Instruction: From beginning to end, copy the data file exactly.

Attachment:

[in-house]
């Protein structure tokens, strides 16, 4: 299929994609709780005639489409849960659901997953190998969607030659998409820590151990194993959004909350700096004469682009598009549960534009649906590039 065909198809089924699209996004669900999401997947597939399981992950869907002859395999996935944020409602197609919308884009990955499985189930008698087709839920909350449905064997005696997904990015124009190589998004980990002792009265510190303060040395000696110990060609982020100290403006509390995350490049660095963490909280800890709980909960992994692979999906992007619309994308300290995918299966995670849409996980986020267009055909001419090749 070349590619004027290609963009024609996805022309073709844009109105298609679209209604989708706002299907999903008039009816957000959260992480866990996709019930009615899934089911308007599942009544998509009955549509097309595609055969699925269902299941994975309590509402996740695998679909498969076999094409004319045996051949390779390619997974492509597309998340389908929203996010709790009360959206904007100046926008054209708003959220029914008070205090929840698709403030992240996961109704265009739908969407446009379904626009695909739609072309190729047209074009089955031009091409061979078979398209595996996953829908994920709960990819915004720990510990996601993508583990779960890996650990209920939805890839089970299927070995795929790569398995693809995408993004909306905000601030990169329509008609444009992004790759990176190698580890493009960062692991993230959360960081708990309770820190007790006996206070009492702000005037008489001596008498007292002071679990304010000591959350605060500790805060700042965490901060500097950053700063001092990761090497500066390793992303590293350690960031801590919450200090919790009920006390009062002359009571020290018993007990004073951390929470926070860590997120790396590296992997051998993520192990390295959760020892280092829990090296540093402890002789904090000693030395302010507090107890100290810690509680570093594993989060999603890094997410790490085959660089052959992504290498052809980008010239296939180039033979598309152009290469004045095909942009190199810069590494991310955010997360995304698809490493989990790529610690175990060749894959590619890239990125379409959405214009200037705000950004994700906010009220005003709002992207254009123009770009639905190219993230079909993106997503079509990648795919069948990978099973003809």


[in-house]
């Protein structure tokens, strides 16, 4: 299929994609709780005639489409849960659901997953190998969607030659998409820590151990194993959004909350700096004469682009598009549960534009649906590039 065909198809089924699209996004669900999401997947597939399981992950869907002859395999996935944020409602197609919308884009990955499985189930008698087709839920909350449905064997005696997904990015124009190589998004980990002792009265510190303060040395000696110990060609982020100290403006509390995350490049660095963490909280800890709980909960992994692979999906992007619309994308300290995918299966995670849409996980986020267009055909001419090749 070349590619004027290609963009024609996805022309073709844009109105298609679209209604989708706002299907999903008039009816957000959260992480866990996709019930009615899934089911308007599942009544998509009955549509097309595609055969699925269902299941994975309590509402996740695998679909498969076999094409004319045996051949390779390619997974492509597309998340389908929203996010709790009360959206904007100046926008054209708003959220029914008070205090929840698709403030992240996961109704265009739908969407446009379904626009695909739609072309190729047209074009089955031009091409061979078979398209595996996953829908994920709960990819915004720990510990996601993508583990779960890996650990209920939805890839089970299927070995795929790569398995693809995408993004909306905000601030990169329509008609444009992004790759990176190698580890493009960062692991993230959360960081708990309770820190007790006996206070009492702000005037008489001596008498007292002071679990304010000591959350605060500790805060700042965490901060500097950053700063001092990761090497500066390793992303590293350690960031801590919450200090919790009920006390009062002359009571020290018993007990004073951390929470926070860590997120790396590296992997051998993520192990390295959760020892280092829990090296540093402890002789904090000693030395302010507090107890100290810690509680570093594993989060999603890094997410790490085959660089052959992504290498052809980008010239296939180039033979598309152009290469004045095909942009190199810069590494991310955010997360995304698809490493989990790529610690175990060749894959590619890239990125379409959405214009200037705000950004994700906010009220005003709002992207254009123009770009639905190219993230079909993106997503079509990648795919069948990978099973003809």